21. A Triceratops Skull, 1896


Just as Seeley was distinguishing between Saurischians and Ornithischians, a brand new sub-order of dinosaurs was coming to light in the United Stares: the ceratopsians, or horned dinosaurs. The first Triceratops skull was discovered by John Bell Hatcher in 1888, and Marsh published a description and named it within a year. By 1892 Hatcher had recovered more than thirty skulls of Triceratops for Marsh, which must have caused severe storage problems at the Peabody Museum.

In 1896 Marsh published his Dinosaurs of North America, one of the true classics of the field, the first great survey of the Dinosauria. It was issued as an appendix to the Annual Report of the U.S. Geological Survey, and it has eighty-five large, full-page plates, mostly wood engravings, that show primarily skeletal restorations or drawings of individual bones and skulls.

There are a number of plates in this work devoted to Triceratops, mostly reprints of figures that had accompanied Marsh's many articles in the American Journal of Science. But one plate stands out as an important innovation. It is a photograph of a Triceratops skull, mounted on a small iron stand and viewed against a plain background. Photographs had been used before in dinosaur literature (see item 17), but they were primarily of skeletal restorations, and the photographs were usually trimmed and mounted on white backgrounds to look like drawings. Here the photograph is allowed to stand unaltered, and it does a commendable job of capturing the sheer massiveness of this enormous chunk of bone.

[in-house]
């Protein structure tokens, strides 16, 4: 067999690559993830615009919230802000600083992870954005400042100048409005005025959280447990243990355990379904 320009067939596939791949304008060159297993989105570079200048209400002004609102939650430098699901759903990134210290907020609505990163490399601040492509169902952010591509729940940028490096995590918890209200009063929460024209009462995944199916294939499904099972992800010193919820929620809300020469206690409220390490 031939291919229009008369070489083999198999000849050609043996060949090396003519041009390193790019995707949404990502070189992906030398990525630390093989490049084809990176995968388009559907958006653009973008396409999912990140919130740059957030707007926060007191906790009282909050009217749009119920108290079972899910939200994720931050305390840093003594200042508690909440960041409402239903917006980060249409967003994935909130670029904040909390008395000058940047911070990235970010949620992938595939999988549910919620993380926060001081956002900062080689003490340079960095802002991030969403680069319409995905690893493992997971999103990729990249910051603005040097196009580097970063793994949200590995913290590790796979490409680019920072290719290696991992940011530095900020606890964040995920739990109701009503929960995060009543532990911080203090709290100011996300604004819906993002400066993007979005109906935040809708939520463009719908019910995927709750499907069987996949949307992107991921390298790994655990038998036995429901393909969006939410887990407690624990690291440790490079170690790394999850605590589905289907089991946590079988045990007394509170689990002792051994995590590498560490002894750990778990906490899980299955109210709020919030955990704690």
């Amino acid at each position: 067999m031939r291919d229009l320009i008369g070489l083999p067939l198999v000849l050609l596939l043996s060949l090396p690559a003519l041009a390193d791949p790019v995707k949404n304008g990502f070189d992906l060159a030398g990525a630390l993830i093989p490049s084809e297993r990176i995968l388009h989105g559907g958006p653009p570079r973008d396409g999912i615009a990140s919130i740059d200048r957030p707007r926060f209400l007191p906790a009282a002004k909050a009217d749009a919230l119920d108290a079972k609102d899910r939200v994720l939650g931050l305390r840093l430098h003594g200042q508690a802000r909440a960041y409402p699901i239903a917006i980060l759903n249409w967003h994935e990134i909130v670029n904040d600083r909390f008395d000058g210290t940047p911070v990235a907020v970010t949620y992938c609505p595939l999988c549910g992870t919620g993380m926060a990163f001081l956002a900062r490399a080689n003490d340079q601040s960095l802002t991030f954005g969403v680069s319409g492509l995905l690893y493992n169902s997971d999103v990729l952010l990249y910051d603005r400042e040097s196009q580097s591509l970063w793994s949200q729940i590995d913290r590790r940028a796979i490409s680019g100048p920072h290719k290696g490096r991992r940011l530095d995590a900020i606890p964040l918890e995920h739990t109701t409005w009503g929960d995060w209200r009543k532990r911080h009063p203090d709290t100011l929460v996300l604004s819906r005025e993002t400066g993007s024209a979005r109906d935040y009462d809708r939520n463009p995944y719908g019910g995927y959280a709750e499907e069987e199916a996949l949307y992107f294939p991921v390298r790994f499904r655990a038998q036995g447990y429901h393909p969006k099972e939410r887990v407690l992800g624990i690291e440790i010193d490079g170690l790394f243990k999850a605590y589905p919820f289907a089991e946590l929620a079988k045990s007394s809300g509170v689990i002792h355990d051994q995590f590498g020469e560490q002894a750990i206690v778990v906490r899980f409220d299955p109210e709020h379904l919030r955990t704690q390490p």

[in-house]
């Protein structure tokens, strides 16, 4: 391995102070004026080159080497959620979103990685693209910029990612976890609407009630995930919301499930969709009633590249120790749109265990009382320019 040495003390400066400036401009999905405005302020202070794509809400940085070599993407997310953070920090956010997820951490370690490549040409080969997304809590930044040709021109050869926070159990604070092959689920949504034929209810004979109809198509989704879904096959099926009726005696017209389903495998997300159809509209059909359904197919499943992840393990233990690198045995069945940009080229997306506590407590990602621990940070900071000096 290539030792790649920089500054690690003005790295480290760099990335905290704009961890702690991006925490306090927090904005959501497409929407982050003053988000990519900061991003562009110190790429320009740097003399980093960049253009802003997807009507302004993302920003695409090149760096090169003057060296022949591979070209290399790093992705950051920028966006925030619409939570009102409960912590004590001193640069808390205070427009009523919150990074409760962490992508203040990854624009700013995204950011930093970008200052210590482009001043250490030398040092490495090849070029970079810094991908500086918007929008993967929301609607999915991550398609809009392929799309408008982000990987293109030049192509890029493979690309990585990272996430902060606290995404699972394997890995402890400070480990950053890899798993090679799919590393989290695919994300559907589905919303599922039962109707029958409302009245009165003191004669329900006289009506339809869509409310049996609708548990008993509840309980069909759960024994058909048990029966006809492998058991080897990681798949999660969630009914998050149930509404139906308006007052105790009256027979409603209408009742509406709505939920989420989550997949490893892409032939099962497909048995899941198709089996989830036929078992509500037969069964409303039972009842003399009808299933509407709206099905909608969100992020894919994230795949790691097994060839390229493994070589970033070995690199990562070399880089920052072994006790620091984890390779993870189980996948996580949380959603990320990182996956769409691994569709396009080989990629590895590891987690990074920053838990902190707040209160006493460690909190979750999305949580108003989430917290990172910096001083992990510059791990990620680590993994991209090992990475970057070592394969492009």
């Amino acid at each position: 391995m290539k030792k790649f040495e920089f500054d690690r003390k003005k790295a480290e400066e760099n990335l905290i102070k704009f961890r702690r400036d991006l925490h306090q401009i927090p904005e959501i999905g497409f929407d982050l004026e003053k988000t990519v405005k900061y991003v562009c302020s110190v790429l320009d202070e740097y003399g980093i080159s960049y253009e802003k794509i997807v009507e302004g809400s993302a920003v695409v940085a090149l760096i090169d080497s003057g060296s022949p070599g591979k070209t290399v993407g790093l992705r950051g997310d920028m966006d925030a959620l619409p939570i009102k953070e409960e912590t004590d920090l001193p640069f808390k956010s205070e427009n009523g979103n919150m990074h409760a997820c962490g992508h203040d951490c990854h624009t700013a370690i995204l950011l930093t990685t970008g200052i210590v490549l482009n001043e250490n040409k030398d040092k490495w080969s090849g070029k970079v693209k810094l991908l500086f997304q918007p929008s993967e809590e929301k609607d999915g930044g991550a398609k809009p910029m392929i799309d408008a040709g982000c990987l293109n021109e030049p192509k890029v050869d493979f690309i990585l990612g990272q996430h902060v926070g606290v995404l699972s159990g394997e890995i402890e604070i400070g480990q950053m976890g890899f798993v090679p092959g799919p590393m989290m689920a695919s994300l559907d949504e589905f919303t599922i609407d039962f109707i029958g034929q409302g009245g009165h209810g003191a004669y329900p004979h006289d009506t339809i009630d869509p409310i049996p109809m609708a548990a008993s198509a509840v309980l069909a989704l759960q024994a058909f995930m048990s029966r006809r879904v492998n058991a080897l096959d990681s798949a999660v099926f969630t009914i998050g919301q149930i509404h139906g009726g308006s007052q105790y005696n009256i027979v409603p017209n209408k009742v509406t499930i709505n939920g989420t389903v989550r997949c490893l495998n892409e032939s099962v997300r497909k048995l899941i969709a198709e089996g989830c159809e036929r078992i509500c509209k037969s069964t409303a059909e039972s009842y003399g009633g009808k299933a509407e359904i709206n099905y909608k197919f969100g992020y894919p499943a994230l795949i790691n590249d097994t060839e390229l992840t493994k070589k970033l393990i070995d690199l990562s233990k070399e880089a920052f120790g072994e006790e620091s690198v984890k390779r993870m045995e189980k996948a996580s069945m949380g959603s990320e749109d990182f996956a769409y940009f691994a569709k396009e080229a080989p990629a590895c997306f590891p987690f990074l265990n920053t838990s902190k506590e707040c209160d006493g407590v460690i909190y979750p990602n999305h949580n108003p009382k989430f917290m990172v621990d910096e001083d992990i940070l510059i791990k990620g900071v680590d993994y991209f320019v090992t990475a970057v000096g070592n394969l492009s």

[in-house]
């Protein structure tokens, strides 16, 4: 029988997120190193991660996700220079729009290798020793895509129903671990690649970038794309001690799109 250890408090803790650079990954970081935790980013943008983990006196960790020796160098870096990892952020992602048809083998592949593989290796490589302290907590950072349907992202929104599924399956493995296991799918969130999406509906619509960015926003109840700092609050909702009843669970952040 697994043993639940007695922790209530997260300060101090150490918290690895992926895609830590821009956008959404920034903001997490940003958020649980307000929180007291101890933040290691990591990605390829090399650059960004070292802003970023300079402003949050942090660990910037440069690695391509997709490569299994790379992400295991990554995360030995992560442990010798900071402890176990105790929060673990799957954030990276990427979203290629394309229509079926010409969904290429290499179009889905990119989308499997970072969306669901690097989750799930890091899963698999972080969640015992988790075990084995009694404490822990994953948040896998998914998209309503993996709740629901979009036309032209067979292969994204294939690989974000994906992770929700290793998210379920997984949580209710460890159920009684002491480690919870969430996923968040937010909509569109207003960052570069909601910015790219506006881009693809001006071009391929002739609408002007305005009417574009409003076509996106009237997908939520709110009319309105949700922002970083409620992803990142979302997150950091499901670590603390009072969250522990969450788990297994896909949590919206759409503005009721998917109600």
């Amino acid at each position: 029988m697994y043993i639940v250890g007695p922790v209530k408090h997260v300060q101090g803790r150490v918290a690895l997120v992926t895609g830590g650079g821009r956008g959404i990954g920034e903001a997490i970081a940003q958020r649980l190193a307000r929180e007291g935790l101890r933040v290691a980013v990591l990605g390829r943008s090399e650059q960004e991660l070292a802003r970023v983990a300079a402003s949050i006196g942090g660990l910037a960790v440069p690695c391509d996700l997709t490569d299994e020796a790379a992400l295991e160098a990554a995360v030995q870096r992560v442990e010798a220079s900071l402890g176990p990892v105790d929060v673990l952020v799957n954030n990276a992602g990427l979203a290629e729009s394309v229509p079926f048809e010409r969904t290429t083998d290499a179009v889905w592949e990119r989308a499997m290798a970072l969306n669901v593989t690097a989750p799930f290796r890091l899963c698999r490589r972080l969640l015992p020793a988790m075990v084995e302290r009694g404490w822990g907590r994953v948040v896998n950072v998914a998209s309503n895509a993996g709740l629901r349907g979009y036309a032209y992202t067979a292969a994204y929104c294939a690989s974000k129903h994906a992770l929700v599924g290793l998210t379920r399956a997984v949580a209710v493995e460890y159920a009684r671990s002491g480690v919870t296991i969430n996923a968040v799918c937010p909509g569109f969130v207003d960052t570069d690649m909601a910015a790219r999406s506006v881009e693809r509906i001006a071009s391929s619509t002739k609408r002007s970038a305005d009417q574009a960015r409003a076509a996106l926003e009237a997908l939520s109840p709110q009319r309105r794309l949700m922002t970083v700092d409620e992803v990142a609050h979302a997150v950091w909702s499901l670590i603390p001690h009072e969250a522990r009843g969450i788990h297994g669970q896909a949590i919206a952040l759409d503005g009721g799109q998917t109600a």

Marsh, Othniel C. "The dinosaurs of North America." Sixteenth Annual Report of the United States Geological Survey, pp. 133-244. Washington: Government Printing Office, 1896. This work was on display in the original exhibition as item 21.

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